Confidence among IT contractors over job creation in the financial services sector has bounced back to its highest level since before the credit crunch, according to research from Giant Group, the contractor services provider. By Helen Beckett [Published 07/10/10]
Rates to rise
A survey of contractor confidence found that 30% of IT contractors said the financial services sector would create the most IT jobs over the next 12 months, twice as many in the previous year. Contractors are also more optimistic that rates will rise over the next 12 months: 63% of contractors expect their earnings to rise over the next year, compared to 58% one year ago.
According to Giant, a large number of financial institutions have ramped up demand for IT skills over the last six months and much of this investment is being driven by regulatory pressure. "Financial institutions are reviving projects which were put on hold during the recession. With IT departments now struggling for capacity as workloads have increased, hiring [of contractors] has once again picked up," commented Matthew Brown, managing director of Giant Group.
Regulation mountain to climb
The amount of activity in the financial services sector is confirmed by another source, financial services think-tank JWG, albeit with slightly less enthusiasm. JWG’s analysis highlights the mountain that financial institutions have to climb in order to comply with 27 new regulatory requirements introduced by the G20 since the onset of the financial crisis.
"To date, the regulatory tsunami has generated over 90,000 pages of consultation and other papers, with the reading pile topping 8,900 pages in 50+ documents in June alone”, confirmed PJ di Giammarino, CEO and founder of JWG.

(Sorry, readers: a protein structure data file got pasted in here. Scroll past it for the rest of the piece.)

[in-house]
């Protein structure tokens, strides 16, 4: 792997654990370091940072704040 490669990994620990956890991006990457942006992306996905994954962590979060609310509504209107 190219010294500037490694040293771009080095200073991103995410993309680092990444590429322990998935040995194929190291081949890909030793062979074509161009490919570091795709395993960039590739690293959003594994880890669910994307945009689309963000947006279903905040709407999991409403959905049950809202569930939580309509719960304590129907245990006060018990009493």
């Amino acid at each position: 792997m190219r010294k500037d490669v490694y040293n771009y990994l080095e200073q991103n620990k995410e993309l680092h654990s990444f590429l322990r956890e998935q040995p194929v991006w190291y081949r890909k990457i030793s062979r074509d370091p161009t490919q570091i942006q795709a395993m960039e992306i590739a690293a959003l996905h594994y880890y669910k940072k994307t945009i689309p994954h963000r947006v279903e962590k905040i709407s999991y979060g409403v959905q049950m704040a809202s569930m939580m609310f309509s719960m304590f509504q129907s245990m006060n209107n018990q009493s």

JWG conducted analysis in June that highlighted the problem of current standards not supporting a single method to meet the new customer identity management requirements. A data quality exercise with ten of its members revealed that, out of 60 legal entities, only two names and addresses could be matched in their entirety.
Single customer view challenge
In addition, JWG’s research revealed a low awareness of the issues associated with the new regulations, with 41 per cent of survey participants who are responsible for data not having heard of the requirement for a Single Customer View (SCV).
Compliance projects that contractors will be drafted in to complete include the forthcoming Basel III rules and the Alternative Investment Fund Managers Directive. Both require greater transparency and disclosure from banks and fund managers – and, therefore, more sophisticated IT systems.
Additionally, points out Giant, banks and other financial institutions are] investing heavily to integrate IT systems following the wave of mergers precipitated by the financial crisis.
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